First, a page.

18 responses

  1. George
    April 26, 2015

    May be I don’t understand enough about either WPF nor W8Store apps but,
    just a naive question regarding: “and some cling to WPF long after Windows 8 apps have dominated both the consumer and the Enterprise market”

    – Wouldn’t be easier to eventually add to WPF the capability to be published to Windows Store (or an Enterprise Store) and also some of the other features (managing app lifecycle, charms & contacts, live tiles & notifs etc) through the .NET FX? That way, everyone will be happy, no?

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    January 6, 2014

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    July 20, 2013

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  5. Chris
    May 9, 2013

    I can’t understand why Microsoft that made this excellent dominating OS that its key advantage is the fully customize open sandbox environment mixed with total support and API tools
    and goose chase after Apple that does exactly the opposite way instead of bringing their advantage to the game.
    I’m sure that if the strategy for mobile and modern windows 8 apps was just like Windows – Microsoft piece of the pie was a lot bigger.

  6. Brian Mosbarger
    April 13, 2013

    Your pluralsight courses are very well done and I have learned much about Windows8 development. Especially the data binding modules, they really put in all together from start to finish.

    I am wondering why you chose to use SQLite instead of SQL CE 4.0?

    Thanks for your great courses and I hope you continue to create more.

  7. Richard
    April 2, 2013

    I agree with Bryan – the additional cost makes side-loading LOB apps unappealing, and deploying them via the Windows store is a non-starter. Who wants to wait two weeks for Microsoft to review a bug-fix to your business-critical app before you can deploy it to your computers?!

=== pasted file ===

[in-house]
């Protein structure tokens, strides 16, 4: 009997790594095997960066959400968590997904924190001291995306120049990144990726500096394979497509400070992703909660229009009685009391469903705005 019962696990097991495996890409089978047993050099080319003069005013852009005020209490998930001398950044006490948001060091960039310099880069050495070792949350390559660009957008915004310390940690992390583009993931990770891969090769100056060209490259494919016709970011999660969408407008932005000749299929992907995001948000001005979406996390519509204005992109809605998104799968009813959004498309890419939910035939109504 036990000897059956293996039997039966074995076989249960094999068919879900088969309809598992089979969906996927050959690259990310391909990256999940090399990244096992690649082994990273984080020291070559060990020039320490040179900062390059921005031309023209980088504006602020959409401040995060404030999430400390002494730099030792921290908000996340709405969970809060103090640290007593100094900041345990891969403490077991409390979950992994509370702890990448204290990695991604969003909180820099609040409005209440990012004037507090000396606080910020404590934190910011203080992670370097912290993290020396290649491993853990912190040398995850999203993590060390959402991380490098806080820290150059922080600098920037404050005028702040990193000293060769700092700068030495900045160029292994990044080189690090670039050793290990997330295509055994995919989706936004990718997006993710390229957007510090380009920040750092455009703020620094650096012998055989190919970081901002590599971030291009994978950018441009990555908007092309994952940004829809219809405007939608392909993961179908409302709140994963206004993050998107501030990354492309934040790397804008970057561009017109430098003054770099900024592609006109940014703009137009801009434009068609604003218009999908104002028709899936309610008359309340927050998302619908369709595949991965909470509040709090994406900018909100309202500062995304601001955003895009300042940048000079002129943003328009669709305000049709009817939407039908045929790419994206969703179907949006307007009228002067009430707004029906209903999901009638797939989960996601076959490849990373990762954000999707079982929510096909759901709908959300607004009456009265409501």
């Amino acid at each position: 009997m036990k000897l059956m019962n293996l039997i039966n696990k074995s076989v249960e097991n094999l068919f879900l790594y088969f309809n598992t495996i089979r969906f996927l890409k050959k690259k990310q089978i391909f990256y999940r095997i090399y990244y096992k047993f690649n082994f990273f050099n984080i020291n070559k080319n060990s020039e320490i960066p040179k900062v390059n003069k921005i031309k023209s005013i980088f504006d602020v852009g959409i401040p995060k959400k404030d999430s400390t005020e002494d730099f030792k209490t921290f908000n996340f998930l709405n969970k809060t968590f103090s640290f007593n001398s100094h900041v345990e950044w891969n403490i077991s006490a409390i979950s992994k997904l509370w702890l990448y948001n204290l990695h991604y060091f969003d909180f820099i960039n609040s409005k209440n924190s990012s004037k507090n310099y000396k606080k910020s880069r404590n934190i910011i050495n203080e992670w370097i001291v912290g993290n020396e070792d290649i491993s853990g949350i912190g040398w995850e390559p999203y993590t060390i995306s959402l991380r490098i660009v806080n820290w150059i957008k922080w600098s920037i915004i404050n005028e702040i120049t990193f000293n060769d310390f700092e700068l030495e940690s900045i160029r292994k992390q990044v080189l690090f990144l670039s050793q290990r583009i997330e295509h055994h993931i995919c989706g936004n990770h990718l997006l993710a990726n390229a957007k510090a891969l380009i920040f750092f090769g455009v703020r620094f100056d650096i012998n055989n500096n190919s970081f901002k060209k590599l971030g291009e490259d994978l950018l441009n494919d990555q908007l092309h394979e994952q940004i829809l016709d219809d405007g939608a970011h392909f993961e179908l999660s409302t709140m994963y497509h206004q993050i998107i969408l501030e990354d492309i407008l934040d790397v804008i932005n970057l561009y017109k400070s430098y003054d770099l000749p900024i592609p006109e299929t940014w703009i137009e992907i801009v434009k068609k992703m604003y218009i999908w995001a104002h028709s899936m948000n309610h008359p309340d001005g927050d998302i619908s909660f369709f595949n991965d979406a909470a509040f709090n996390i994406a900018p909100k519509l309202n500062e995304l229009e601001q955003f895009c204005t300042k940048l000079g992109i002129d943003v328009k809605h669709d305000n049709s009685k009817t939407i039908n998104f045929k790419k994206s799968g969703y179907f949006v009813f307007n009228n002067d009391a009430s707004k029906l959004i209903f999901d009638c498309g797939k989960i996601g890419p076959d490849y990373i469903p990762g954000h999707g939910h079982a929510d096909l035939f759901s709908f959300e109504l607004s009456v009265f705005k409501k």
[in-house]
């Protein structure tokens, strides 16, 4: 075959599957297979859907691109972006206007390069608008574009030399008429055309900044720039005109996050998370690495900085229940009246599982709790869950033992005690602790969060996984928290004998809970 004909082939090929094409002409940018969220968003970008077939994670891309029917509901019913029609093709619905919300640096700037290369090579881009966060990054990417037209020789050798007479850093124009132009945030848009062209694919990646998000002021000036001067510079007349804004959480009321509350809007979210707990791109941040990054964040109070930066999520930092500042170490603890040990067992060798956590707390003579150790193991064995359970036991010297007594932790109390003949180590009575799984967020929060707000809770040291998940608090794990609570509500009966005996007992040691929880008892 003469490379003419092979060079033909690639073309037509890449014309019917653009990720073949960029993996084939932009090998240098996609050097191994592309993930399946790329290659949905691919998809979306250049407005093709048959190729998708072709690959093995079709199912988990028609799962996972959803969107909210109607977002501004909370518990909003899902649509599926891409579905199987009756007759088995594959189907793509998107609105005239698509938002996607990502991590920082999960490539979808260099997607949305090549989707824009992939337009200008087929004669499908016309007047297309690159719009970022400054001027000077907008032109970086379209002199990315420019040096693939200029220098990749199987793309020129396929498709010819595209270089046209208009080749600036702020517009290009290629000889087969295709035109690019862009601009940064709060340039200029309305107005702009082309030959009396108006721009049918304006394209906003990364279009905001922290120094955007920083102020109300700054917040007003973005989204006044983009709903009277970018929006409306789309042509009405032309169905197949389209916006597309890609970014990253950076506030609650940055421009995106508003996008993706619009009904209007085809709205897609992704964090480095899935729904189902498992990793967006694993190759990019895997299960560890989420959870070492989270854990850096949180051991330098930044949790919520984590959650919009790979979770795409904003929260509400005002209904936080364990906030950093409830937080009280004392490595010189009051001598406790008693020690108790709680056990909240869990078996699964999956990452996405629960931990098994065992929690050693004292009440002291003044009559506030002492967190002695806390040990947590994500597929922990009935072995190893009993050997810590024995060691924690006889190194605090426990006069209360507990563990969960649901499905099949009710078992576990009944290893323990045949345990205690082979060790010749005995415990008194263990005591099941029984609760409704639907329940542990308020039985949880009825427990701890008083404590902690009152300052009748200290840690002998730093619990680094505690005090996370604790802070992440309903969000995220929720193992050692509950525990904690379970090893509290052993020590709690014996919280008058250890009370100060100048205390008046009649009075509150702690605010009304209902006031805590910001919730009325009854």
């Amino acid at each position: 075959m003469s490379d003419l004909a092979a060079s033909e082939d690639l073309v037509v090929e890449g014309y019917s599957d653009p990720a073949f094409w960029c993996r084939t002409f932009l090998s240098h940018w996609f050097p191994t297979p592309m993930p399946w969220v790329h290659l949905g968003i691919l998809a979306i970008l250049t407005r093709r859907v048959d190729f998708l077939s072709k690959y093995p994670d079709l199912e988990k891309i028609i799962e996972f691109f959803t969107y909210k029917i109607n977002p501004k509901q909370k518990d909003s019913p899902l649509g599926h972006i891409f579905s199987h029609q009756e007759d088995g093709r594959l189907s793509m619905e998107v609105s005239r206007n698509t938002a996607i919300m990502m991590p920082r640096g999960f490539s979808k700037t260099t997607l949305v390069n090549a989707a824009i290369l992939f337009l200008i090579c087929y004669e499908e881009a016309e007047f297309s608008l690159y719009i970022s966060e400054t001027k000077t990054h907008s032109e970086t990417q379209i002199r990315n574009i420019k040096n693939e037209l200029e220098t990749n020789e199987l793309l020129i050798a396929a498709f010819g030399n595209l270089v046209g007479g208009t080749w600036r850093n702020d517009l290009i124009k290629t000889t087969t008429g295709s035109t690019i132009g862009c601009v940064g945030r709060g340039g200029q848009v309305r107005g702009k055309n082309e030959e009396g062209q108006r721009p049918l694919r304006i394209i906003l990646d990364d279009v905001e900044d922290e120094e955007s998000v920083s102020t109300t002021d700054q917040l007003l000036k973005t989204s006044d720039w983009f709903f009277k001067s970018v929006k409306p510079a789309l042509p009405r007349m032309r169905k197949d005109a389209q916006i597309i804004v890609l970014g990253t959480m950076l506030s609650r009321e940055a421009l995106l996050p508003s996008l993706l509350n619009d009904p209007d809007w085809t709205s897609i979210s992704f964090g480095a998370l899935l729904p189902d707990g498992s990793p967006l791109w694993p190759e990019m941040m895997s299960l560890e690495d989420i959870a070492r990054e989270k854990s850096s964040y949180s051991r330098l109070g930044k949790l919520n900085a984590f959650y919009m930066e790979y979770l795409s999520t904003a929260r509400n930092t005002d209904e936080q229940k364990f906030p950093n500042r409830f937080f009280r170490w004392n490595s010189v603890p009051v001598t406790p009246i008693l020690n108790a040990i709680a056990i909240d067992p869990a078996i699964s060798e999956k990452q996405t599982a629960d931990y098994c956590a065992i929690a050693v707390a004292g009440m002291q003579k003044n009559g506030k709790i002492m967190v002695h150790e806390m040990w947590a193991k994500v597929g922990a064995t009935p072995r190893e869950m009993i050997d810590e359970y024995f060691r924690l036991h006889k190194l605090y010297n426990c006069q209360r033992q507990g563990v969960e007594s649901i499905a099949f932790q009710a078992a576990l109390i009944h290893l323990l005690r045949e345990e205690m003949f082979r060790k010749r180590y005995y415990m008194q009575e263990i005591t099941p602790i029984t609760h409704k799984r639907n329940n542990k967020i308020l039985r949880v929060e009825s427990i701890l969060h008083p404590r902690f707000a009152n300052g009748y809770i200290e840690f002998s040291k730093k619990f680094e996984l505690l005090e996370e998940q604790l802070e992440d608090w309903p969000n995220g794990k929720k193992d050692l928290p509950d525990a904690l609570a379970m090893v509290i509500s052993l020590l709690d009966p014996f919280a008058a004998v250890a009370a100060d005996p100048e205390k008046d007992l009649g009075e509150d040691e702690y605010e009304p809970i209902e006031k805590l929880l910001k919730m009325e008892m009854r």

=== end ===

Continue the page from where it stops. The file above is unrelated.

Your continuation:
Add in the fact that store apps have limited file-system access, and absolutely no database access, and the winner is pretty obvious.

    • Jesse Liberty
      April 2, 2013

      No database access? What about SQLite?

      • Richard
        April 3, 2013

        No *real* database access. When was the last time your wrote an LOB application which only needed access to a local in-process database?

  8. ReBoot
    April 2, 2013

    “If you want to put an application in the store, there is no choice: you must go with the Windows 8 Store application.” is actally wrong. There’s stuff like MS Office and AoE online there. They just don’t get paid and updated through the store.

  9. Pedro
    April 2, 2013

    I still think WPF to be the best for the Enterprise Market, many companys still have XP and Windows 7 because the costs to migrate to W8 and the impact of UI change to the users is great.

    From a startup point of view, why not start from W8 now?! So..
    – Starting a new business or venture for mobile, media… W8
    – For establish enterprises WPF.

    • Bryan
      April 2, 2013

      Unless you want to use Visual Studio to deploy your internal LOB apps, which might be feasible for a really small startup, WPF would still likely be a better option financially compared to sideloading. You need an AD domain, all Win8 pro or enterprise, and you have to purchase special sideloading keys. Last I heard those were $30 each and only available in packs of 100 so just the keys would run you a minimum of $3000 not counting all the supporting infrastructure.

  10. Bryan
    April 1, 2013

    IMHO, unless your “enterprise” is large enough to justify the exorbitant sideloading tax MSFT imposes on sideloaders you are better off with WPF instead of store apps.

  11. brian
    April 1, 2013

    There are only two questions to answer:

    1. Do you want to write an applications that can be used by countless millions of XP, Vista, 7 and Windows 8 users?

    2. Do you want to give a large slice of your sales revenue to Microsoft.

    Some decisions are very easy!

  12. Jens
    March 29, 2013

    WP8 Apps will be never dominate the Enterprise Markt.
    Only when Microsoft give up Marktplace concept for this kind of Apps.

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